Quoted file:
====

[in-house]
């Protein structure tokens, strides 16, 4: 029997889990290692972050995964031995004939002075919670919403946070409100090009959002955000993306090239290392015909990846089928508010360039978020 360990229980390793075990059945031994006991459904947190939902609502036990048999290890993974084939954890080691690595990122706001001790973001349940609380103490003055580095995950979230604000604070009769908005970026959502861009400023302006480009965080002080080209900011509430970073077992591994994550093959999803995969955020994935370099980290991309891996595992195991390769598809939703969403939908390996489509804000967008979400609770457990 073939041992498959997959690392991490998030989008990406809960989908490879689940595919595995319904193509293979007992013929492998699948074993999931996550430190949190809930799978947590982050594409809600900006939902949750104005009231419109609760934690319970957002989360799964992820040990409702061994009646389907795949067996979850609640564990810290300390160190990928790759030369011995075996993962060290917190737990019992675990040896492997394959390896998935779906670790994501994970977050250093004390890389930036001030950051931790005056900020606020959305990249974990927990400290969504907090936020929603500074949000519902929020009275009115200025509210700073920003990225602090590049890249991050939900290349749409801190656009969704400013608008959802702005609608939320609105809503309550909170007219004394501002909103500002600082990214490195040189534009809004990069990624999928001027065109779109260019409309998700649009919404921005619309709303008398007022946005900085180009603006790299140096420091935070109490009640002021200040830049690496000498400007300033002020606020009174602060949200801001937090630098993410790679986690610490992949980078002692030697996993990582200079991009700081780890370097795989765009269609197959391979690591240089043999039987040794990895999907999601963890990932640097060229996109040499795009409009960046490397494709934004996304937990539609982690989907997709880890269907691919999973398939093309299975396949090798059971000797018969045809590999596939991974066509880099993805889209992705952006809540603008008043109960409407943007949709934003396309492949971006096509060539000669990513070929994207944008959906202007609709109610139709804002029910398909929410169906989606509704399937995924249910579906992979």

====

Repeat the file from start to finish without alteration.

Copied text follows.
[in-house]
């Protein structure tokens, strides 16, 4: 029997889990290692972050995964031995004939002075919670919403946070409100090009959002955000993306090239290392015909990846089928508010360039978020 360990229980390793075990059945031994006991459904947190939902609502036990048999290890993974084939954890080691690595990122706001001790973001349940609380103490003055580095995950979230604000604070009769908005970026959502861009400023302006480009965080002080080209900011509430970073077992591994994550093959999803995969955020994935370099980290991309891996595992195991390769598809939703969403939908390996489509804000967008979400609770457990 073939041992498959997959690392991490998030989008990406809960989908490879689940595919595995319904193509293979007992013929492998699948074993999931996550430190949190809930799978947590982050594409809600900006939902949750104005009231419109609760934690319970957002989360799964992820040990409702061994009646389907795949067996979850609640564990810290300390160190990928790759030369011995075996993962060290917190737990019992675990040896492997394959390896998935779906670790994501994970977050250093004390890389930036001030950051931790005056900020606020959305990249974990927990400290969504907090936020929603500074949000519902929020009275009115200025509210700073920003990225602090590049890249991050939900290349749409801190656009969704400013608008959802702005609608939320609105809503309550909170007219004394501002909103500002600082990214490195040189534009809004990069990624999928001027065109779109260019409309998700649009919404921005619309709303008398007022946005900085180009603006790299140096420091935070109490009640002021200040830049690496000498400007300033002020606020009174602060949200801001937090630098993410790679986690610490992949980078002692030697996993990582200079991009700081780890370097795989765009269609197959391979690591240089043999039987040794990895999907999601963890990932640097060229996109040499795009409009960046490397494709934004996304937990539609982690989907997709880890269907691919999973398939093309299975396949090798059971000797018969045809590999596939991974066509880099993805889209992705952006809540603008008043109960409407943007949709934003396309492949971006096509060539000669990513070929994207944008959906202007609709109610139709804002029910398909929410169906989606509704399937995924249910579906992979």